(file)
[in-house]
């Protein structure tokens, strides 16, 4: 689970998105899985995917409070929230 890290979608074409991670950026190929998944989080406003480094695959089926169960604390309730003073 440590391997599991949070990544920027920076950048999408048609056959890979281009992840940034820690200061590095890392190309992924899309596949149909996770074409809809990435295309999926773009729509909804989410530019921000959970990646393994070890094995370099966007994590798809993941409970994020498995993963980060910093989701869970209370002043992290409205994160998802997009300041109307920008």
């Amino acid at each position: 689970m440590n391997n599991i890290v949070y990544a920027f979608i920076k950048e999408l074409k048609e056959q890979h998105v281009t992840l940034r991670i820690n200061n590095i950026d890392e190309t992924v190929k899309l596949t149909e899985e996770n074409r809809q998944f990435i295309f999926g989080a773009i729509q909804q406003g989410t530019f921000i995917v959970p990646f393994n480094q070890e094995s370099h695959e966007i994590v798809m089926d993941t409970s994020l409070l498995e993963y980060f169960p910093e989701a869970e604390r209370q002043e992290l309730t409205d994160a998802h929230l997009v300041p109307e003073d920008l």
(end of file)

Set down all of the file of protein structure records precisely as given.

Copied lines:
[in-house]
């Protein structure tokens, strides 16, 4: 689970998105899985995917409070929230 890290979608074409991670950026190929998944989080406003480094695959089926169960604390309730003073 440590391997599991949070990544920027920076950048999408048609056959890979281009992840940034820690200061590095890392190309992924899309596949149909996770074409809809990435295309999926773009729509909804989410530019921000959970990646393994070890094995370099966007994590798809993941409970994020498995993963980060910093989701869970209370002043992290409205994160998802997009300041109307920008």
């Amino acid at each position: 689970m440590n391997n599991i890290v949070y990544a920027f979608i920076k950048e999408l074409k048609e056959q890979h998105v281009t992840l940034r991670i820690n200061n590095i950026d890392e190309t992924v190929k899309l596949t149909e899985e996770n074409r809809q998944f990435i295309f999926g989080a773009i729509q909804q406003g989410t530019f921000i995917v959970p990646f393994n480094q070890e094995s370099h695959e966007i994590v798809m089926d993941t409970s994020l409070l498995e993963y980060f169960p910093e989701a869970e604390r209370q002043e992290l309730t409205d994160a998802h929230l997009v300041p109307e003073d920008l």